Lou Ottens, the inventor of the audio cassette tape, passes away at 94
He also helped Philips and Sony develop the compact disc (CD).
Dimapur, March 11 (EMN): Lou Ottens, whose invention — the audio cassette — revolutionised the way we listen to music, passed away on Saturday, March 6 in Duizel, Netherlands according to a report by Dutch news outlet NRC Handelsblad. He was 94.
Ottens was a brilliant engineer who started working at the Philips factory in Hasselt, Belgium in 1952. After becoming the head of Philips’ product department in 1960, he gave the world its first compact audio cassette.
Ottens wanted to create a substitute for large reel-to-reel tapes that were clunky and quite expensive at the time. He wanted to create something that was portable and accessible to all. Thus, in 1963, Ottens and his team presented the first compact audio cassette at the Berlin Radio electronics fair and the rest, as they say, is history.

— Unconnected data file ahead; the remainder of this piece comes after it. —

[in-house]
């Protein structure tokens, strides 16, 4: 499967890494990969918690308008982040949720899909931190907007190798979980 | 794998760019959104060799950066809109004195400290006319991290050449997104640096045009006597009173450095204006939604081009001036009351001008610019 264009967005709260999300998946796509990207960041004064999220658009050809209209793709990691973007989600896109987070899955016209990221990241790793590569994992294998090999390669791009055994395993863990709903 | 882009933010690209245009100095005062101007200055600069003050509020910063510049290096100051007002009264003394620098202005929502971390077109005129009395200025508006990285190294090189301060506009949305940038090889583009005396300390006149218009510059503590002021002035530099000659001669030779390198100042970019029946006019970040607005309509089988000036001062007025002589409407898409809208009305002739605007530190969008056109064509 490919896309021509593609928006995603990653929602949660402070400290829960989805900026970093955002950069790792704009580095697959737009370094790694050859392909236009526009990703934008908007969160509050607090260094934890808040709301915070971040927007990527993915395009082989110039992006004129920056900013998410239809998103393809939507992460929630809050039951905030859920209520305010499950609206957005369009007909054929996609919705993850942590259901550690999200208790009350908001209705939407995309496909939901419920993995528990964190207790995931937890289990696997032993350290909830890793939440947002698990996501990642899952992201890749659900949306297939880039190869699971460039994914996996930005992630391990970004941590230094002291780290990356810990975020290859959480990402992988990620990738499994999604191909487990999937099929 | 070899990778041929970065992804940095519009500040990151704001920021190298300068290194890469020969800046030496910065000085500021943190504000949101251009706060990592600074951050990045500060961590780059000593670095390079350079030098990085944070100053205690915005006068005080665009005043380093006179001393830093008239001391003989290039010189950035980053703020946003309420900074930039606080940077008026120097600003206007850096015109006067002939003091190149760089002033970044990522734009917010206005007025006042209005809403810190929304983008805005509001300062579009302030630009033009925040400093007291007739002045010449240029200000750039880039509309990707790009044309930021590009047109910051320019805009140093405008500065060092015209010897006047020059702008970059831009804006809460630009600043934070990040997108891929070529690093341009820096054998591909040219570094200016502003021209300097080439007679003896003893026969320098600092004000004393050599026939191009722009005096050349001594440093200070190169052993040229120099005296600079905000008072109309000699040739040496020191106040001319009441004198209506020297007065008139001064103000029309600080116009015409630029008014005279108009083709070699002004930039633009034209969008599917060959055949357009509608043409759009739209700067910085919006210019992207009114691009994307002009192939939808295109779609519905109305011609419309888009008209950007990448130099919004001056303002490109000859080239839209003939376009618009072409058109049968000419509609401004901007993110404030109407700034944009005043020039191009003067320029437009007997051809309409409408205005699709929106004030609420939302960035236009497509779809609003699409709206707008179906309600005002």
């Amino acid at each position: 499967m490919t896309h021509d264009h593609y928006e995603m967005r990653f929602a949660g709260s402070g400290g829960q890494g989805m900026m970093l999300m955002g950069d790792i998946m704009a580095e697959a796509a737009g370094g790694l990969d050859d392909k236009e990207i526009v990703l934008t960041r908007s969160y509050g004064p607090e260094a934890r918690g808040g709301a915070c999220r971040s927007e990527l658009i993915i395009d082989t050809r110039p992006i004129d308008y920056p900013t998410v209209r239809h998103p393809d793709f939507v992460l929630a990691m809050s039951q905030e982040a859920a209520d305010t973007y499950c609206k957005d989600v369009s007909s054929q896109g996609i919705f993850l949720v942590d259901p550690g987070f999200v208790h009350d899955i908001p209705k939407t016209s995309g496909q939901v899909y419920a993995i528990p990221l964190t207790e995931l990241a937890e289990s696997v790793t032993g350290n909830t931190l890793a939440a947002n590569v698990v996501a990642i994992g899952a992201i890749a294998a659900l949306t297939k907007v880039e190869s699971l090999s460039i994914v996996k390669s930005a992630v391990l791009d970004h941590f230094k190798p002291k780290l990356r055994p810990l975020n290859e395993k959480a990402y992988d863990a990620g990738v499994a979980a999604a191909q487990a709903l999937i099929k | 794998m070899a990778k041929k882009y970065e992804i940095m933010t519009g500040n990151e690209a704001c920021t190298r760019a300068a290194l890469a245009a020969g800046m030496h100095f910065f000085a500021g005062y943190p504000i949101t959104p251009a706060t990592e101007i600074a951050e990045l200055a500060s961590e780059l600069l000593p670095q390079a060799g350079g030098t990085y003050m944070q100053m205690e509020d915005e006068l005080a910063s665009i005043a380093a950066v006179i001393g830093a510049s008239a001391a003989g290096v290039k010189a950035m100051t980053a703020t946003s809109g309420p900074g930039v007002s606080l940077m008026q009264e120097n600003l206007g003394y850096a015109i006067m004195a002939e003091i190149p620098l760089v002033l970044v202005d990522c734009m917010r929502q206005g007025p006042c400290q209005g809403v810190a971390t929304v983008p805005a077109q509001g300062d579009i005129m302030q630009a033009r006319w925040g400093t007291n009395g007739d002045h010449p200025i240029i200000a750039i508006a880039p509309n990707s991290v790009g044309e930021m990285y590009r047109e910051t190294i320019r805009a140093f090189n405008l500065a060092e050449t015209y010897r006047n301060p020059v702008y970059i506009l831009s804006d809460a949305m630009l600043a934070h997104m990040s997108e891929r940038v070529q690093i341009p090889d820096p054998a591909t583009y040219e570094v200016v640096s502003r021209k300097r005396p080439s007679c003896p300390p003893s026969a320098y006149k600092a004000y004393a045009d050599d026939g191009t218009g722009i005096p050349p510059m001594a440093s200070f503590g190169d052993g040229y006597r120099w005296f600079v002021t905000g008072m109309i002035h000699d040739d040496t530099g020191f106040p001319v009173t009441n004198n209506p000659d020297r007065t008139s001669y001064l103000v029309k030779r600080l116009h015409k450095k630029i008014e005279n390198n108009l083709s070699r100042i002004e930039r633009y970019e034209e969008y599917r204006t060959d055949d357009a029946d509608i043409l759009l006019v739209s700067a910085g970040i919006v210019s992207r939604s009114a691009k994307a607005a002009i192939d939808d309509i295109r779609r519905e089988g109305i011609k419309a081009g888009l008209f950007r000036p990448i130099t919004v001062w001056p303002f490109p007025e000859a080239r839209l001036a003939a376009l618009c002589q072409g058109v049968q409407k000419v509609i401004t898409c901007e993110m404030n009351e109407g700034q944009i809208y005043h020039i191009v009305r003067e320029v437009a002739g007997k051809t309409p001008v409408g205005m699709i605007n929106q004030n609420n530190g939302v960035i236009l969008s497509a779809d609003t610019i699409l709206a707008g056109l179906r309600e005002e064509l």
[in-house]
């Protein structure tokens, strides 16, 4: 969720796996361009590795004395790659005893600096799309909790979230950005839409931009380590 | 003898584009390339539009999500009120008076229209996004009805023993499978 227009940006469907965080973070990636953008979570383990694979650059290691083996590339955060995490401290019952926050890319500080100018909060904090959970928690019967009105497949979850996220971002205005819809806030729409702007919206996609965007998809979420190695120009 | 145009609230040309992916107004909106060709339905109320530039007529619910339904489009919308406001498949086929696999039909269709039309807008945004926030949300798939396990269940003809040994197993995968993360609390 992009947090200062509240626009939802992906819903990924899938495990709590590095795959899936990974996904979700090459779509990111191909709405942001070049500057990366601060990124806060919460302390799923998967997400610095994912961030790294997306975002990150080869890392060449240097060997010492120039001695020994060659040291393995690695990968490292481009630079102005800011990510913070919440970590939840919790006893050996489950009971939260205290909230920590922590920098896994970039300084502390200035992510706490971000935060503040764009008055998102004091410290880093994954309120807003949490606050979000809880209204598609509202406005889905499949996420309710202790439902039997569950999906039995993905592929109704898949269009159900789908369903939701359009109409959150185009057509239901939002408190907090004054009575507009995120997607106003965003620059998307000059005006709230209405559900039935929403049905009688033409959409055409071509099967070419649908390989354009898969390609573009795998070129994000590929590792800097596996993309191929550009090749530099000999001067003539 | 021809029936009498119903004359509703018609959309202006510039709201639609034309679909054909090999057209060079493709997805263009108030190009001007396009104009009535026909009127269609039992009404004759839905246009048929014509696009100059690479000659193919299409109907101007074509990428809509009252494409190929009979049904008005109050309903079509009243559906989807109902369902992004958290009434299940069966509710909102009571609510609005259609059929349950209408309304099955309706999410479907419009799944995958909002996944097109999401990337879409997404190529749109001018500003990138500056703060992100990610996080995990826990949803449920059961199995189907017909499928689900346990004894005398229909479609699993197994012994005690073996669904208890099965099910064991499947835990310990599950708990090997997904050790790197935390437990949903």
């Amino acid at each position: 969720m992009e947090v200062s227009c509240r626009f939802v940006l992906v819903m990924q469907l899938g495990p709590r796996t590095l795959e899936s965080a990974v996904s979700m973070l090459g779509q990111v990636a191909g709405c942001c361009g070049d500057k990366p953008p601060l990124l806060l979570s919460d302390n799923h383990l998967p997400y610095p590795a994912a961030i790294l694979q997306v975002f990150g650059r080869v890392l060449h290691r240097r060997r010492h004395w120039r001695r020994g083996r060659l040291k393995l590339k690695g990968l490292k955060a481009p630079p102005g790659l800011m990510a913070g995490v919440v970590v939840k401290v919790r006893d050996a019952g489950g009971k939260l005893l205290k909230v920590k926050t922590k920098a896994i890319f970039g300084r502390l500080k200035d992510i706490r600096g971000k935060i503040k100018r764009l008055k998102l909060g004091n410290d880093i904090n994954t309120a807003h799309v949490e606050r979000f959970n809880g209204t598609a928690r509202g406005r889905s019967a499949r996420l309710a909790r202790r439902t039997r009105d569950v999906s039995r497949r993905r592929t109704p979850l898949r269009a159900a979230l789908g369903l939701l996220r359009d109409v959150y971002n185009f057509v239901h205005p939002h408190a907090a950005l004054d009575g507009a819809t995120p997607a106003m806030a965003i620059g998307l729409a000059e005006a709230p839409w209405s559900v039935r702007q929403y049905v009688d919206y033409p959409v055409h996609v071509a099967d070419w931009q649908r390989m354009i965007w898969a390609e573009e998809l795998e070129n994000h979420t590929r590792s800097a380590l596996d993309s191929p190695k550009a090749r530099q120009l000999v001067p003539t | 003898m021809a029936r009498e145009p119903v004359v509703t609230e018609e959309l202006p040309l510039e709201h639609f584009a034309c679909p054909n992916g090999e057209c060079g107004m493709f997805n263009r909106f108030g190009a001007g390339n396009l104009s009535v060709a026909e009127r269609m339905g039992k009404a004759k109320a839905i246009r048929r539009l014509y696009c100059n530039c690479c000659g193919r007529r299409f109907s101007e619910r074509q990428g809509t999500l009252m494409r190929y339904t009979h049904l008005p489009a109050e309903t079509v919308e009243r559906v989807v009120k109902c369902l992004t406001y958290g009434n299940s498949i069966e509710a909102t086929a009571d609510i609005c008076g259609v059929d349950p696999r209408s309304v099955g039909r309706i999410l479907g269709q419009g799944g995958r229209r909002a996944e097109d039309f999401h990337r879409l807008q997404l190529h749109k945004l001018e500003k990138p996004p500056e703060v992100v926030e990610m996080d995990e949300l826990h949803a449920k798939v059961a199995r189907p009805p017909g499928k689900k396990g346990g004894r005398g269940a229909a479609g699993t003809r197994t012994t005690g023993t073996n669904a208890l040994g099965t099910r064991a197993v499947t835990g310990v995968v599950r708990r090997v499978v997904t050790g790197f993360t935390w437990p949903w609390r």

Documentary filmmaker Zack Taylor who worked with Ottens for his film Cassette: A Documentary Mixtape said, “Lou wanted music to be portable and accessible, he advocated for Philips to license this new format to other manufacturers for free, paving the way for cassettes to become a worldwide standard.”
The importance of Ottens‘ revolutionary audio cassette invention cannot be understated. Without it, there would be no mixtapes, no playlists and the whole music on-the-go culture — remember the Sony Walkman — could have been radically different.
Ottens‘ innovation did not stop with the audio cassette either. He went on to help Philips and Sony develop the world’s first compact disc (CD).